Nursing Care for Extracorporeal Membrane Oxygenation in the Trauma Patient
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Trauma patients that survive the immediate threat of death are at risk for potentially life-threatening complications such as acute respiratory distress syndrome and multisystem organ failure. Extracorporeal membrane oxygenation (ECMO) use in trauma patients has largely been controversial for concerns of inducing major hemorrhage with the use of systemic anticoagulation to prevent thrombus development while connected to the ECMO circuit. There is limited data available for specific guidelines for optimal management of the trauma population; however, recent studies suggest comparable outcomes to those of nontrauma patients treated with ECMO. The purpose of this case study was to introduce indications for implementation of ECMO in the trauma patient for pulmonary and hemodynamic compromise, describe the procedure of ECMO insertion, and delineate clinical expectations of the intensive care unit nurse within the multidisciplinary ECMO team. This case study presents a 28-year-old man who sustained a gunshot wound of the chest and was ultimately treated with ECMO for pulmonary compromise due to acute respiratory distress syndrome.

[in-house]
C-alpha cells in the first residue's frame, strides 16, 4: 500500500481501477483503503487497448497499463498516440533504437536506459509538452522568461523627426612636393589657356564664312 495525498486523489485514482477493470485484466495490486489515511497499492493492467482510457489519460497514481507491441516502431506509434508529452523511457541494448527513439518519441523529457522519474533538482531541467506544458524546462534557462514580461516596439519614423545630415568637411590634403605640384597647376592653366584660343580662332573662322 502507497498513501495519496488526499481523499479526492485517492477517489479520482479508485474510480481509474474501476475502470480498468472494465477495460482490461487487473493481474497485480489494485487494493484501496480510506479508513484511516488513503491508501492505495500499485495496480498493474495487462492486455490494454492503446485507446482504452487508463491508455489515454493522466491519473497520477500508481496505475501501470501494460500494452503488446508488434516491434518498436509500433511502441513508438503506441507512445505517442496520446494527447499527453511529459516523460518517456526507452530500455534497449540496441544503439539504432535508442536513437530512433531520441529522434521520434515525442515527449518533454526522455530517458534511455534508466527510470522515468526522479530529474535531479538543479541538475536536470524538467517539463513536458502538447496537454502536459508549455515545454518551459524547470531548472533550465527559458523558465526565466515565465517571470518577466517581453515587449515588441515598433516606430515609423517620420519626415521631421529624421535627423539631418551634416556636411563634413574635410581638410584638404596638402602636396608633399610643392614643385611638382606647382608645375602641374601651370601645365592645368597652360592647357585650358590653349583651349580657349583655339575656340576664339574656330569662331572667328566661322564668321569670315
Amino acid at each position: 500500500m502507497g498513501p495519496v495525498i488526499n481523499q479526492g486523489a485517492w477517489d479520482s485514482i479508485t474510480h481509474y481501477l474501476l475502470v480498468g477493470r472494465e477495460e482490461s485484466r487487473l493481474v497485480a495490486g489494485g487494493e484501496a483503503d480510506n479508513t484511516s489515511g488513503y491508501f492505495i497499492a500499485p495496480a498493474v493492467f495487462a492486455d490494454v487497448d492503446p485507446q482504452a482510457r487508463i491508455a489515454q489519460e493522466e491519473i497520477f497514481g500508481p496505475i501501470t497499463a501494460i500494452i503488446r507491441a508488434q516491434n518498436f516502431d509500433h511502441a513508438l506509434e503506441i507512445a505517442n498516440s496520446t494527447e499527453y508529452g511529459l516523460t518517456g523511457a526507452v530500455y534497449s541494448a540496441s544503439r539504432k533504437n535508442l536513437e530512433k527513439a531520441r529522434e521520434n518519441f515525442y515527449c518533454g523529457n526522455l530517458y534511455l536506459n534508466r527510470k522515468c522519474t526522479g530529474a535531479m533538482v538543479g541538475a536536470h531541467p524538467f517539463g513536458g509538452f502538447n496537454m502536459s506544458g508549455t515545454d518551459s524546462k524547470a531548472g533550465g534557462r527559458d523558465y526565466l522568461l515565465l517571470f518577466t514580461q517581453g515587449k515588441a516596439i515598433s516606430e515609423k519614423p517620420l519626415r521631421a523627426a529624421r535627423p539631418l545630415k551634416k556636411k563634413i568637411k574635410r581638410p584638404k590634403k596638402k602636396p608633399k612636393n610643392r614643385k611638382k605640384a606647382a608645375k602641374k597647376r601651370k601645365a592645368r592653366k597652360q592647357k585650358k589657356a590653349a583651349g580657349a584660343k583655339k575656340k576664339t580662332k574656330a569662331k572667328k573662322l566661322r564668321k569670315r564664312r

Critical Care Nursing Quarterly
author list (cited authors)
Leffall, B., Myers, L., Holcomb, J. B., & Drake, S. A.
complete list of authors
Leffall, Britney||Myers, Lauren||Holcomb, John B||Drake, Stacy A